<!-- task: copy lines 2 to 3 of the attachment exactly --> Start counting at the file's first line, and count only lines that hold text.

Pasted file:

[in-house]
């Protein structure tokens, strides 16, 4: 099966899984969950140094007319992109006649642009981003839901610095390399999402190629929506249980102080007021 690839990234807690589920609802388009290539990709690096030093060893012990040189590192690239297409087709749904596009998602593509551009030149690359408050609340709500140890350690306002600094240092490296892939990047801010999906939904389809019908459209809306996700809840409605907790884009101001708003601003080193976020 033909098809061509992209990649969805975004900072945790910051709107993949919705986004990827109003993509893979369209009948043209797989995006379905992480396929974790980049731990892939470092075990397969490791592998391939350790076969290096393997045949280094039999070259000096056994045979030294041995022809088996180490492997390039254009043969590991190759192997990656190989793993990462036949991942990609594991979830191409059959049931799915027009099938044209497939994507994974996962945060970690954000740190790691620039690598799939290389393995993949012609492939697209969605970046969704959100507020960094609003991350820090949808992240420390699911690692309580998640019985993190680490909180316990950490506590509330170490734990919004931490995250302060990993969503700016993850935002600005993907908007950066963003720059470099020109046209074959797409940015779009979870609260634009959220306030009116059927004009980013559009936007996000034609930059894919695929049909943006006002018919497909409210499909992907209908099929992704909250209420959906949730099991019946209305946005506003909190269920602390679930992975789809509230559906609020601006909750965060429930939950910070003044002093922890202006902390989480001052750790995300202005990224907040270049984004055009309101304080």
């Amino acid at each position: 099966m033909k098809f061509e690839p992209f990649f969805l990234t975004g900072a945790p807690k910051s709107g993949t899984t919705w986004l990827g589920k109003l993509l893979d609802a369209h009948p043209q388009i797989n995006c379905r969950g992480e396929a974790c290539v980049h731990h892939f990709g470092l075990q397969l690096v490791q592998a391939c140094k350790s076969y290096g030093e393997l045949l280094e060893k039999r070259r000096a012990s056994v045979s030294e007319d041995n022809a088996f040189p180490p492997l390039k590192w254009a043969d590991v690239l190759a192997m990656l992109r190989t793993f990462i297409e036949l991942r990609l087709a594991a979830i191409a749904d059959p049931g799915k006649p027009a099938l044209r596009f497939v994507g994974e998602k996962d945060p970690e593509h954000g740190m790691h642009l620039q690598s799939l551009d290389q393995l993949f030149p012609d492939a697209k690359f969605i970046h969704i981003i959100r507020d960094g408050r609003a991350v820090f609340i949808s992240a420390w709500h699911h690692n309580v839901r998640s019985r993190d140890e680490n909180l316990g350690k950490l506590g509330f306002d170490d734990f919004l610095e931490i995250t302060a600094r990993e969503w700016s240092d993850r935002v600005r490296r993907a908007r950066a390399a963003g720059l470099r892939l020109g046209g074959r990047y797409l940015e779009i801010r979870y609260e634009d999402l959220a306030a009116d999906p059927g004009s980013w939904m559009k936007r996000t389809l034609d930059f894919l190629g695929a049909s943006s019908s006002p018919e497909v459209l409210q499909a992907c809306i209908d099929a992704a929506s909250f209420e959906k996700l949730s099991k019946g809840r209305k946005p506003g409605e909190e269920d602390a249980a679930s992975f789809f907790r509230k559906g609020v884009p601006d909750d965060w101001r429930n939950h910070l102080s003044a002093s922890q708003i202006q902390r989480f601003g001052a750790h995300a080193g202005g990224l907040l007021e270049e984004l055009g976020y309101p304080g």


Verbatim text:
């Protein structure tokens, strides 16, 4: 099966899984969950140094007319992109006649642009981003839901610095390399999402190629929506249980102080007021 690839990234807690589920609802388009290539990709690096030093060893012990040189590192690239297409087709749904596009998602593509551009030149690359408050609340709500140890350690306002600094240092490296892939990047801010999906939904389809019908459209809306996700809840409605907790884009101001708003601003080193976020 033909098809061509992209990649969805975004900072945790910051709107993949919705986004990827109003993509893979369209009948043209797989995006379905992480396929974790980049731990892939470092075990397969490791592998391939350790076969290096393997045949280094039999070259000096056994045979030294041995022809088996180490492997390039254009043969590991190759192997990656190989793993990462036949991942990609594991979830191409059959049931799915027009099938044209497939994507994974996962945060970690954000740190790691620039690598799939290389393995993949012609492939697209969605970046969704959100507020960094609003991350820090949808992240420390699911690692309580998640019985993190680490909180316990950490506590509330170490734990919004931490995250302060990993969503700016993850935002600005993907908007950066963003720059470099020109046209074959797409940015779009979870609260634009959220306030009116059927004009980013559009936007996000034609930059894919695929049909943006006002018919497909409210499909992907209908099929992704909250209420959906949730099991019946209305946005506003909190269920602390679930992975789809509230559906609020601006909750965060429930939950910070003044002093922890202006902390989480001052750790995300202005990224907040270049984004055009309101304080």
């Amino acid at each position: 099966m033909k098809f061509e690839p992209f990649f969805l990234t975004g900072a945790p807690k910051s709107g993949t899984t919705w986004l990827g589920k109003l993509l893979d609802a369209h009948p043209q388009i797989n995006c379905r969950g992480e396929a974790c290539v980049h731990h892939f990709g470092l075990q397969l690096v490791q592998a391939c140094k350790s076969y290096g030093e393997l045949l280094e060893k039999r070259r000096a012990s056994v045979s030294e007319d041995n022809a088996f040189p180490p492997l390039k590192w254009a043969d590991v690239l190759a192997m990656l992109r190989t793993f990462i297409e036949l991942r990609l087709a594991a979830i191409a749904d059959p049931g799915k006649p027009a099938l044209r596009f497939v994507g994974e998602k996962d945060p970690e593509h954000g740190m790691h642009l620039q690598s799939l551009d290389q393995l993949f030149p012609d492939a697209k690359f969605i970046h969704i981003i959100r507020d960094g408050r609003a991350v820090f609340i949808s992240a420390w709500h699911h690692n309580v839901r998640s019985r993190d140890e680490n909180l316990g350690k950490l506590g509330f306002d170490d734990f919004l610095e931490i995250t302060a600094r990993e969503w700016s240092d993850r935002v600005r490296r993907a908007r950066a390399a963003g720059l470099r892939l020109g046209g074959r990047y797409l940015e779009i801010r979870y609260e634009d999402l959220a306030a009116d999906p059927g004009s980013w939904m559009k936007r996000t389809l034609d930059f894919l190629g695929a049909s943006s019908s006002p018919e497909v459209l409210q499909a992907c809306i209908d099929a992704a929506s909250f209420e959906k996700l949730s099991k019946g809840r209305k946005p506003g409605e909190e269920d602390a249980a679930s992975f789809f907790r509230k559906g609020v884009p601006d909750d965060w101001r429930n939950h910070l102080s003044a002093s922890q708003i202006q902390r989480f601003g001052a750790h995300a080193g202005g990224l907040l007021e270049e984004l055009g976020y309101p304080g």